Perceived Social Support and Academic Motivation: Exploring the Moderating Role of Extraversion in Post-Secondary Students

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Hunter, Hannah
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Mount Saint Vincent University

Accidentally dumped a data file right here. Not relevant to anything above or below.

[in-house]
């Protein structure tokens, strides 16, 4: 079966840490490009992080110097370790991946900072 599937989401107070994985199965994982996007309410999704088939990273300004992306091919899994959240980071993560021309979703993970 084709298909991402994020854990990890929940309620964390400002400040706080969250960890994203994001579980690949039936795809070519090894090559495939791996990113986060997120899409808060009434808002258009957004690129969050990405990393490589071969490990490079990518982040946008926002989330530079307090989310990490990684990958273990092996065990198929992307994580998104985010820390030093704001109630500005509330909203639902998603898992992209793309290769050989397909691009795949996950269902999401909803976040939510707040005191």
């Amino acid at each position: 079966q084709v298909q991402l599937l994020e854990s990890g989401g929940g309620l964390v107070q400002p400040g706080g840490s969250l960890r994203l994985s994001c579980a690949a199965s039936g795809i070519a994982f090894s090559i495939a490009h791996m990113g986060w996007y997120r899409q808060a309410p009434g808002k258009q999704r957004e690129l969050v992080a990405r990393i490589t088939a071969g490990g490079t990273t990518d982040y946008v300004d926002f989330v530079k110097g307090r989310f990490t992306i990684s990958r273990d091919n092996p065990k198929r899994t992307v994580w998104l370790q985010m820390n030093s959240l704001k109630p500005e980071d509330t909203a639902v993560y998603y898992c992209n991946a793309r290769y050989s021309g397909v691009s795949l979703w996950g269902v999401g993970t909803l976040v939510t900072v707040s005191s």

The purpose of this study was to assess the interaction of social and individual factors that influence academic motivation in Canadian post-secondary students. Specifically, the current study examined perceived social support from three sources: family, friends, and significant others, and students’ self reported levels of extraversion as predictors of the subscales of academic motivation. The subscales of academic motivation measured were intrinsic motivation (based on individual enjoyment and interest), extrinsic motivation (based on an external reward), and amotivation (the lack or absence of motivation). Canadian post-secondary students were recruited through Mount Saint Vincent’s online bonus point system, SONA, and through the primary researcher’s social media platforms. 70 students from first year of study to graduate studies participated in the current study and completed demographic items, the Multidimensional Scale of Perceived Social Support, the Big Five Personality Inventory (Extraversion items only), and the Academic Motivation Scale – College Version. Descriptive statistics, correlation analyses, and multiple regressions were used to examine the data. Analysis showed that perceived social support was significant in positively predicting intrinsic motivation and negatively predicting amotivation for students low in extraversion. The relationships between perceived social support and intrinsic motivation, and between perceived social support and amotivation were moderated by extraversion. The interaction between perceived social support and extraversion was non-significant in predicting extrinsic motivation. Results from this study suggest that social support can be effective for promoting intrinsic motivation and preventing against amotivation in post-secondary students, especially those who are less extraverted. The current findings add to the literature identifying social support as an important precursor to academic motivation that must continue to be examined and considered when developing strategies to increase motivation and prevent amotivation at the post-secondary level.